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|June 11, 1999||
Love in absentia
Sirf Tum is a rather old tale of love in the time of adversity with a little twist in that the lovers never see each other; they are pen pals. Otherwise, it's very conservative and aims, clearly, at being the quintessential family film.
Deepak (Sanjay Kapoor) is an orphan who perhaps being a little too friendly, forming a deep bond with anyone who exchanges a word with him. He also keeps shooting off birthday cards to anyone he has happened to meet anytime, anywhere. All this he manages while balancing the job of an executive in Kerala.
The heroine, Aarti (Priya Gill), is a middle-class girl in Nainital who regularly heads off to Delhi for work. She lives with her sister and a brother-in-law, who taunts her at every opportunity.
One day she loses her handbag and Deepak, who is in Delhi at that time, happens upon it. Being the good, good guy he is, he posts it right back to the owner, paving the way first for communication and later for affection. As they fall in love, they decide that as lovers they really ought to meet each other some day. And it's decided that a sweater will be the means of recognition.
The point apparently is that each can love the other despite each other's looks. Well, in this case, their mugs pass muster but that may not be the case every time. It might have been more radical having one of the characters ugly but perhaps the box office reaction may have been a little cold.
The other aspect the film harps on is the hero's need for a typical sari-clad Indian girl. Even his friend, a Lothario played by Mohnish Behl, who sighs after Monica Lewinsky, Samantha Fox and any other woman with what seems to be an available tag, prefers the traditional variety when it comes to installation in the home. Lewinsky and Fox, clearly, are only drool over, not quite wed.
The hero, a tie-bound member of the executive class, is striving to eke out a living, not minding plying a rickshaw when out of a job. The effort apparently is to show how representative he is of the middle-class -- how ordinary, how very much like you, me and the average theatre-goer.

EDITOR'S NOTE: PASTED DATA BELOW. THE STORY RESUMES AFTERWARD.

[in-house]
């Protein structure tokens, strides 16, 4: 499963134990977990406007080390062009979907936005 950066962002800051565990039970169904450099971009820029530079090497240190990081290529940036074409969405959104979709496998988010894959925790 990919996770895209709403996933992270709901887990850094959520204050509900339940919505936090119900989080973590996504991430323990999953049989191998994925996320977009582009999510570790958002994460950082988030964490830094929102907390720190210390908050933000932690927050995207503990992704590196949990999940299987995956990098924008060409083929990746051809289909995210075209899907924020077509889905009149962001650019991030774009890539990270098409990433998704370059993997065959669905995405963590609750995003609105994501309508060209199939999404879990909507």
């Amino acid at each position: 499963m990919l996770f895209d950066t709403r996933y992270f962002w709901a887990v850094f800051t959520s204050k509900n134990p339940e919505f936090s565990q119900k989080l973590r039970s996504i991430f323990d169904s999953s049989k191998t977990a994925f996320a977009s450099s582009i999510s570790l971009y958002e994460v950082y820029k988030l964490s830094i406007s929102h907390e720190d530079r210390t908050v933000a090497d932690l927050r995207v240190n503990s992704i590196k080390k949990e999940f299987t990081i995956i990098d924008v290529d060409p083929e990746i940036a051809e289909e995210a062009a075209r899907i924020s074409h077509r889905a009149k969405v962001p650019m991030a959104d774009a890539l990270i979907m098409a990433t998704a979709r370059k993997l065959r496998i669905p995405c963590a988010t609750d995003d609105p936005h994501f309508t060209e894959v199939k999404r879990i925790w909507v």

Sanjay Kapoor is unlucky the nth time. His role is so pathetic that you actually feel sorry for the poor guy. He sounds funny when he has to say that his love is a house with a car and his virginity, his bank balance. You should give it to him though. He tumbled through that with as much conviction as anyone could possibly deliver.
Priya Gill perpetually looks the tragic heroine while still managing to look good.
The star of the film is Sushmita Sen. She plays this poor little rich girl who falls in love with Deepak, who is her employee. She loves his simplicity and honesty. And she still holds a candle for him even when he tells her he's in love with someone he's never met.
Besides, there's also Salman Khan, and you'd better not blink if you want to catch a glimpse of him. You again wonder why did he accept such an inconsequential role. It's a laugh and he looks decidedly uncomfortable.
There are only two songs worth hearing in the film. One is the title song and the other is the Dilbar song. You realise Sush not only looks good and act well but she also treads a neat measure. Hopefully, we should see more of her in her forthcoming films.
But the film is too rich with mush and puts you rather off the matter of love. If Boney Kapoor thought that playing on traditions would have people get all sentimental, either he is mistaken or we are.
We've had films like DDLJ and HAHK, which told us about the Indian traditions and culture, at least they did them far more convincing.
The director is Ahathian, who also directed the Tamil version of this film, called Kadhal Kottai starring Ajith, Devyani and Heera Rajgopal. That was a superhit in Madras and even won a national award. Sirf Tum may manage that too, but we rather doubt it.
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